How much do you really know about your smartphone? When you pick up your device to send a text or surf the web, you probably don’t even think about how it all works – until something goes wrong and your phone gets slower, starts freezing or won’t turn on. If you want to learn more about your device and how to protect it, here are five things to consider before purchasing an Android phone.
Where do you plan on using the phone?
If you know where you plan on using your phone (work, home, travel), then you can take your location into account and purchase a smartphone that best suits your needs. For example, Android phones tend to be better suited for business use because they feature more productivity apps like robinroo.com and if you’re always on the go, it might be worth shelling out for a smartphone with long battery life.
How old is your current phone?
The latest Android smartphones are packed with hardware and software features, but you should only upgrade if your current phone is more than two years old. Phones have a short lifespan, so resist upgrading every time a new model hits the market. Instead, look at how long it’s been since you bought your current phone—if it’s more than two years, think about whether you really need to spend hundreds of dollars on a new smartphone.
What are your top priorities?
If you’re looking for a smartphone, it’s crucial that you take into account your usage habits and preferences when considering different Android phones. For example, speed is extremely important for business people who use their phones constantly; therefore, a top-tier flagship device like Galaxy S8 or iPhone 7 may be better than a budget phone like the OnePlus 3T.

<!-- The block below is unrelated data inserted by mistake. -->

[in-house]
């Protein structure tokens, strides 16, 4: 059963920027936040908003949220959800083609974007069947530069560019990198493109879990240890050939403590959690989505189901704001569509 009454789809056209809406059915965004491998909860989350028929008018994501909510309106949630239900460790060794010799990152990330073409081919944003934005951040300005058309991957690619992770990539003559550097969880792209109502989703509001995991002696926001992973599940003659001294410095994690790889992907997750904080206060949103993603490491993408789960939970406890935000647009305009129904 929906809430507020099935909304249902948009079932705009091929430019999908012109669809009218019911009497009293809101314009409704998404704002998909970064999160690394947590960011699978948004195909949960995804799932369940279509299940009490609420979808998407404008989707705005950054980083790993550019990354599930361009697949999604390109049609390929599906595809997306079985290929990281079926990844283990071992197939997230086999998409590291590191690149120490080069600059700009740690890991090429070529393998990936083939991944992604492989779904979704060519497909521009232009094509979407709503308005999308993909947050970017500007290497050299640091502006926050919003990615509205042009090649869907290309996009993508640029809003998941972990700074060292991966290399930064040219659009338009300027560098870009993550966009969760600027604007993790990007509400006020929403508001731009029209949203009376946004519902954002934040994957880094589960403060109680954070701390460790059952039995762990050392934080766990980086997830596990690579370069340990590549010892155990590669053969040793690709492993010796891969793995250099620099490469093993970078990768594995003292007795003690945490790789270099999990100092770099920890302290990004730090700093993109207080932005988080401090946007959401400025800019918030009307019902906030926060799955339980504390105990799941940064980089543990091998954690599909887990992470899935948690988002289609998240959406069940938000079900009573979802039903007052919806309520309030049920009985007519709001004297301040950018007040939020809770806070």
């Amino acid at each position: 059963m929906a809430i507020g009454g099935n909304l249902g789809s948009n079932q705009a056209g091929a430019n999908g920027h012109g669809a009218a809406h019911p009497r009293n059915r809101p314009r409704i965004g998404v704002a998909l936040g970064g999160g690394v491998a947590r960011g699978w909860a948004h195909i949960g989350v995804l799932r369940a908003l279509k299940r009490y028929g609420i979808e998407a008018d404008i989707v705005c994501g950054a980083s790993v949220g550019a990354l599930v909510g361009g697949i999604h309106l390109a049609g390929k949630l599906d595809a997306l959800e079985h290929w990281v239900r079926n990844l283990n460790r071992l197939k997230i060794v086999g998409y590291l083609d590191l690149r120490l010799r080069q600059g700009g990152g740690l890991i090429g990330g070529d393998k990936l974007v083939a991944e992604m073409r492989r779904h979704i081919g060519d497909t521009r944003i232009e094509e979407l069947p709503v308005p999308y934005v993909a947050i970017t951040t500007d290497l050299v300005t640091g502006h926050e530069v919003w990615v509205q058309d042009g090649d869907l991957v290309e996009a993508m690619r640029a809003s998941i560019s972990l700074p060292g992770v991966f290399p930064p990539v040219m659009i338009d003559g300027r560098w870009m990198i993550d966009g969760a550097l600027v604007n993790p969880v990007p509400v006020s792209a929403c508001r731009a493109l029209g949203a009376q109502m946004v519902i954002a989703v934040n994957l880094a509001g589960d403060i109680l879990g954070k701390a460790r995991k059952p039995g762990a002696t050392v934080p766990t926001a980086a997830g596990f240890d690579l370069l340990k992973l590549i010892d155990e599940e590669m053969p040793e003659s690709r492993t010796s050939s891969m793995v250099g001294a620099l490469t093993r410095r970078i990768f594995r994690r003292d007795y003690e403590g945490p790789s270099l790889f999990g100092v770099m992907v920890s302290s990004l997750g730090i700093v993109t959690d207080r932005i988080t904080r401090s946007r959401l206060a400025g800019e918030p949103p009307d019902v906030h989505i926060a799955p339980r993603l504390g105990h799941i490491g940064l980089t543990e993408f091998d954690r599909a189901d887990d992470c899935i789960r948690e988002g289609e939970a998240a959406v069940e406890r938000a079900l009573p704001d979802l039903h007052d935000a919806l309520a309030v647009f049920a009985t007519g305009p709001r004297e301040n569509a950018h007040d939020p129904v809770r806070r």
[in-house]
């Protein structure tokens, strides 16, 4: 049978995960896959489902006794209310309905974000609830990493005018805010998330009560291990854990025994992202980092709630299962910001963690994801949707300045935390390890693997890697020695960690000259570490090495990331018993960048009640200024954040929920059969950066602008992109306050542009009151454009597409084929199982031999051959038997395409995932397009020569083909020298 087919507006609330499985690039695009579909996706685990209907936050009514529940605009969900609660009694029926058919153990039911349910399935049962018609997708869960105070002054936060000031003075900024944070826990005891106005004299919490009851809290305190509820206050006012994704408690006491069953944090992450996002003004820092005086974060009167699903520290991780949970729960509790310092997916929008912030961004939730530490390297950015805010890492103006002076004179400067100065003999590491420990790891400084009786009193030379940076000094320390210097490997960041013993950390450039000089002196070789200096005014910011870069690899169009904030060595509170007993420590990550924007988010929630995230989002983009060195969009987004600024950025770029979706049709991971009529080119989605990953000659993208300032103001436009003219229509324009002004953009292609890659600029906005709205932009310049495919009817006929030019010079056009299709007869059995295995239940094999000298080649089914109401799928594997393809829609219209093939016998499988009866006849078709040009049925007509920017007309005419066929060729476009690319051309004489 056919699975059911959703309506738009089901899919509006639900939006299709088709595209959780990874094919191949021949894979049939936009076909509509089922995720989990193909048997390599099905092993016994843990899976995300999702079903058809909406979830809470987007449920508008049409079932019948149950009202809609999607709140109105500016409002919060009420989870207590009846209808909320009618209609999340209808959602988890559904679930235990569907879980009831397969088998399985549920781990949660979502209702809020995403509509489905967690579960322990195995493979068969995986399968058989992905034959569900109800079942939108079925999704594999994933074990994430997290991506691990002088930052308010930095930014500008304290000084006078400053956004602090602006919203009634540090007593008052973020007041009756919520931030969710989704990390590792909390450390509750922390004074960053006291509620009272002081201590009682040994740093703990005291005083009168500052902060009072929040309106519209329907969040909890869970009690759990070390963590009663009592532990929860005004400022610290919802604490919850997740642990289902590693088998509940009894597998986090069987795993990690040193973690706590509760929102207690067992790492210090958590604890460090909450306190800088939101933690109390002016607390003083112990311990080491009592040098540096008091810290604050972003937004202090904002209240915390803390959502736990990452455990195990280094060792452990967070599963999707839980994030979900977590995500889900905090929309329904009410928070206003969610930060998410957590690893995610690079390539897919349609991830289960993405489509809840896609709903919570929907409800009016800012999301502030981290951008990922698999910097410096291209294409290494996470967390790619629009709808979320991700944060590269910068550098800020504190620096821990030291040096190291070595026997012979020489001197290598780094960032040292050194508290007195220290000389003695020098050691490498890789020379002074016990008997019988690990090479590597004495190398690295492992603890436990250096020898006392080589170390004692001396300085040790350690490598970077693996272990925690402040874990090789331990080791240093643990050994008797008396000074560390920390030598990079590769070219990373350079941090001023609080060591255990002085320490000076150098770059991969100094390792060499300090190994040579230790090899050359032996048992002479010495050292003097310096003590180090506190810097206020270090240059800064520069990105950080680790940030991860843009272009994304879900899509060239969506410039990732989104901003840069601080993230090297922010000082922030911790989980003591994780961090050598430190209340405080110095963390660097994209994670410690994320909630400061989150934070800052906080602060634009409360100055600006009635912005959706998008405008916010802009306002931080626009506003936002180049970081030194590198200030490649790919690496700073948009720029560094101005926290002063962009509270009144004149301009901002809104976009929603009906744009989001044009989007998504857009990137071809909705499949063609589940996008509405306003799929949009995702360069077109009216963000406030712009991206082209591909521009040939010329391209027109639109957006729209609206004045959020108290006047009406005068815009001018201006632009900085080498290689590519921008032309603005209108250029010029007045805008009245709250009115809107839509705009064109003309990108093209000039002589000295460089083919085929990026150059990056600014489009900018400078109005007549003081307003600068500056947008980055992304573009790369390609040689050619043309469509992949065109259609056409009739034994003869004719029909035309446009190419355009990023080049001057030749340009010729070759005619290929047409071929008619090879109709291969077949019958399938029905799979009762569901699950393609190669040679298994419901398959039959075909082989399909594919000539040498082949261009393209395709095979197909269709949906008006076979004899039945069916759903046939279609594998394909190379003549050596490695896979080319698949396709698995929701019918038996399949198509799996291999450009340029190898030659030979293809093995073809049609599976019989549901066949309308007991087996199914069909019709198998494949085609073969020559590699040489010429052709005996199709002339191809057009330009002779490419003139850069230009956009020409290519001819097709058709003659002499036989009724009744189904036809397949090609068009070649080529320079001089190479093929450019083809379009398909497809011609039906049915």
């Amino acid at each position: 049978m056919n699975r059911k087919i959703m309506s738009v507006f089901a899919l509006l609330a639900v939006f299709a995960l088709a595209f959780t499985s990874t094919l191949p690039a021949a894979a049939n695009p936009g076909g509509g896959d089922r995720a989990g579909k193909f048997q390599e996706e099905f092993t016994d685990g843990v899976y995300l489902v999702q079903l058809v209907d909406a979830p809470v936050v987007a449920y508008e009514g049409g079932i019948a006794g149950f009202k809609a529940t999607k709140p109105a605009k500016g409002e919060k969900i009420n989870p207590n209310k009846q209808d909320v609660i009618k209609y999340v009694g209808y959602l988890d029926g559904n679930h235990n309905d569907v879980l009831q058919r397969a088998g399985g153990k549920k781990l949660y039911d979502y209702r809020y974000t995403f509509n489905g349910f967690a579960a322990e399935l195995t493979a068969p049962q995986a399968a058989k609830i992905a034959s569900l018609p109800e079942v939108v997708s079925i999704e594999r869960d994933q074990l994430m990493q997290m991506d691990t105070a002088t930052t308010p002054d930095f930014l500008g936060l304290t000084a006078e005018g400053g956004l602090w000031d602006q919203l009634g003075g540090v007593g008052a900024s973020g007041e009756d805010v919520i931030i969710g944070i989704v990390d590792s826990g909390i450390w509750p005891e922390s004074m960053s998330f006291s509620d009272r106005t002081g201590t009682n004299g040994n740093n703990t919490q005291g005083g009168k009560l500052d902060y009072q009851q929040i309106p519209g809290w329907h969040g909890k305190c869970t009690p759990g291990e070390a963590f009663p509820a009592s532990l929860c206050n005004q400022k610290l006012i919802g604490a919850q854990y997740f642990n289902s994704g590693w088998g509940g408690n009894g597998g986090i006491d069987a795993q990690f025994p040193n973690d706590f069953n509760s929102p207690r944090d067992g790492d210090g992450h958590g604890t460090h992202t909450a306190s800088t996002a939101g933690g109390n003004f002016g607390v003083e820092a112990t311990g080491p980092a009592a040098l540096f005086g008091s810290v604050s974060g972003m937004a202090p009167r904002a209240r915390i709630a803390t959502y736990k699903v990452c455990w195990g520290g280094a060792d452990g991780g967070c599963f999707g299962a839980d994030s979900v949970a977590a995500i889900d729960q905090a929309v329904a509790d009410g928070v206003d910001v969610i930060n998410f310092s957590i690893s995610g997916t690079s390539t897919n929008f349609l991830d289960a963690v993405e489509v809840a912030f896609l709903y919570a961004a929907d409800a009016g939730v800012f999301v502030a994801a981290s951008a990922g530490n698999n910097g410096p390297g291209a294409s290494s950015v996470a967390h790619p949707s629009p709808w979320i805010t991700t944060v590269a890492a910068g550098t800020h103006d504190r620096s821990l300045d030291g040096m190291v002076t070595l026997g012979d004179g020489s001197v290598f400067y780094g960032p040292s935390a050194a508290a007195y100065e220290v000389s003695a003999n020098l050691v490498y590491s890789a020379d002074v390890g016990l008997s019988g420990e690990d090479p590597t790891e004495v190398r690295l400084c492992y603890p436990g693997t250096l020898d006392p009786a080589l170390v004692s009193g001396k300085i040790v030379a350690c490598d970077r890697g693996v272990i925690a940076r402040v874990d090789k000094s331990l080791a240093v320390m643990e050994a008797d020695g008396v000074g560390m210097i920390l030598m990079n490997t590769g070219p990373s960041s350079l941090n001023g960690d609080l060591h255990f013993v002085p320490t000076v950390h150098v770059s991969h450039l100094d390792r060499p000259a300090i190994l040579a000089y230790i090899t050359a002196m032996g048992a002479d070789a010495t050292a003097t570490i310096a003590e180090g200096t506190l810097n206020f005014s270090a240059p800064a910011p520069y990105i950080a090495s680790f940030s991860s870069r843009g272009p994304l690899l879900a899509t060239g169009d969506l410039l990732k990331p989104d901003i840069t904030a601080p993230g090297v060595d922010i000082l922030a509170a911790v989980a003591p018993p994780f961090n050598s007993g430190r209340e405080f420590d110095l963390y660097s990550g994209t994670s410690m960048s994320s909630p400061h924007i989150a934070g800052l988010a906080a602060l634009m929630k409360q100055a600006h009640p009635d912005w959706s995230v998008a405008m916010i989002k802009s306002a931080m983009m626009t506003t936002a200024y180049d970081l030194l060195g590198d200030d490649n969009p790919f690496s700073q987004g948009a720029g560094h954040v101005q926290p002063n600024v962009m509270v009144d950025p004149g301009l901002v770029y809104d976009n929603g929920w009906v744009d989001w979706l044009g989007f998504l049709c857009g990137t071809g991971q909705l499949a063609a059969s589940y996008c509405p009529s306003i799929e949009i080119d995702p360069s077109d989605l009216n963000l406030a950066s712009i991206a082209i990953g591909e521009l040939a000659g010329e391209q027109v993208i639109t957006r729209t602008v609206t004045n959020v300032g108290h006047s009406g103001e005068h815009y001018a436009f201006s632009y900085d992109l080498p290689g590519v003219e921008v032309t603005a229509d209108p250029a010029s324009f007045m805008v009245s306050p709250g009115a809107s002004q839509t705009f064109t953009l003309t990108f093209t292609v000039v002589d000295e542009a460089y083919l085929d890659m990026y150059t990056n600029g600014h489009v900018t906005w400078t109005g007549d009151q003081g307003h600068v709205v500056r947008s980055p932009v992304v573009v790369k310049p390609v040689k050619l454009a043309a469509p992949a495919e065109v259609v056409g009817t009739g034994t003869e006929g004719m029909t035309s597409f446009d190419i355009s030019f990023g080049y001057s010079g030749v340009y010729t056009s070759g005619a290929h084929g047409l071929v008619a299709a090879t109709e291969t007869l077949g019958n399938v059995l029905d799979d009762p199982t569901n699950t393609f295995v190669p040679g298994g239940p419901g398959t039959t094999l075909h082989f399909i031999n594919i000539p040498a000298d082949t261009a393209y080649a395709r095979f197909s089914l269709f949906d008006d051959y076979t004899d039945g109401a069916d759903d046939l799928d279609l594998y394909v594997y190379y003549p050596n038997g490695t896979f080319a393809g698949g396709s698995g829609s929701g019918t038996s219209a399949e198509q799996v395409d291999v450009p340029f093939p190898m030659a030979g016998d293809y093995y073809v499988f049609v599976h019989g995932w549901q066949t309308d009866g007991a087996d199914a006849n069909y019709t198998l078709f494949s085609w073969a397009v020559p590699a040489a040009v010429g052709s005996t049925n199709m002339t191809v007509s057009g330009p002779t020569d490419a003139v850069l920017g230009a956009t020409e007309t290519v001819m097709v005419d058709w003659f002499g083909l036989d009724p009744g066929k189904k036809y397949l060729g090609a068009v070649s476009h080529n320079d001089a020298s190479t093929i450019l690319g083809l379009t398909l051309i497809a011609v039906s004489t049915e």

Which apps do you plan on downloading?
Google Play has a massive collection of apps, and as you likely know, many of them are free. But there are also tons of paid apps available for your phone, so it’s good to have a plan for which ones you want. Speed up your new device with these essential downloads.
Is battery life important to you?
While batteries have gotten significantly better in recent years, there’s still a noticeable difference between good and bad when it comes to battery life. If you need your phone to last for hours on end or if you use it for work (or play) while away from a power source, consider investing in a model with stellar battery life. This way, you won’t be tethered to an outlet all day long—and can even rely on your device while traveling.
Screen Size and Resolution
The first thing that you should consider when purchasing an android phone is how big of a screen you want. If you plan on using your phone for work purposes, then it’s highly recommended that you get a bigger screen. A bigger screen will also make watching videos much more enjoyable as well. On average, most android phones these days have about 5-inch screens, but some go as high as 6 inches.
How much storage do you have available?
In terms of phones, speed is measured in two ways: processor speed and internal storage speed. When it comes to your phone’s internal storage, there are only a couple of things you can do about it short of buying a new device (which we recommend doing every two years anyway). The good news is that most apps these days are well optimized for most devices, so your experience will be largely similar whether you buy a cheap phone or an expensive one.
How are Google services used on other devices in your household?
If you’re already a big Google user, it might be a good idea to check how other devices in your household work with Google services. You can use Google apps (such as Hangouts and Gmail) on other Android devices, which could save you some money. Of course, some of these features may only be available if your family shares a Google account, but even if they don’t all share an account, it should still be possible for them to access at least some of your data and settings.